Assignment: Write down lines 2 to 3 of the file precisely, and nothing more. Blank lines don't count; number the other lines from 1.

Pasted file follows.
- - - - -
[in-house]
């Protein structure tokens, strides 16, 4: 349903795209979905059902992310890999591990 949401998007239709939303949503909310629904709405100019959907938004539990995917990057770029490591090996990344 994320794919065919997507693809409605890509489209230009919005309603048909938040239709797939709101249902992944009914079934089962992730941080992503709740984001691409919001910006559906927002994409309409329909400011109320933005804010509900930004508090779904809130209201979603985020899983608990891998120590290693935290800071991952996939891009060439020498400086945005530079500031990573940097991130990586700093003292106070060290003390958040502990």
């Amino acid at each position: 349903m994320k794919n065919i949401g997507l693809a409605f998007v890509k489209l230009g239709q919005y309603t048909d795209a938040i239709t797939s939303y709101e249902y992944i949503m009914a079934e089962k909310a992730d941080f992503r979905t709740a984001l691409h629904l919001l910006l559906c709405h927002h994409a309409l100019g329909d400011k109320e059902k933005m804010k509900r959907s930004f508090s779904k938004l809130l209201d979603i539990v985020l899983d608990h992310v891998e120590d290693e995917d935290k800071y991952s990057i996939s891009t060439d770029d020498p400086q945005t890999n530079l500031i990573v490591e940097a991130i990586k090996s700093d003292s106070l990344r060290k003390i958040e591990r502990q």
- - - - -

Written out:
């Protein structure tokens, strides 16, 4: 349903795209979905059902992310890999591990 949401998007239709939303949503909310629904709405100019959907938004539990995917990057770029490591090996990344 994320794919065919997507693809409605890509489209230009919005309603048909938040239709797939709101249902992944009914079934089962992730941080992503709740984001691409919001910006559906927002994409309409329909400011109320933005804010509900930004508090779904809130209201979603985020899983608990891998120590290693935290800071991952996939891009060439020498400086945005530079500031990573940097991130990586700093003292106070060290003390958040502990």
């Amino acid at each position: 349903m994320k794919n065919i949401g997507l693809a409605f998007v890509k489209l230009g239709q919005y309603t048909d795209a938040i239709t797939s939303y709101e249902y992944i949503m009914a079934e089962k909310a992730d941080f992503r979905t709740a984001l691409h629904l919001l910006l559906c709405h927002h994409a309409l100019g329909d400011k109320e059902k933005m804010k509900r959907s930004f508090s779904k938004l809130l209201d979603i539990v985020l899983d608990h992310v891998e120590d290693e995917d935290k800071y991952s990057i996939s891009t060439d770029d020498p400086q945005t890999n530079l500031i990573v490591e940097a991130i990586k090996s700093d003292s106070l990344r060290k003390i958040e591990r502990q």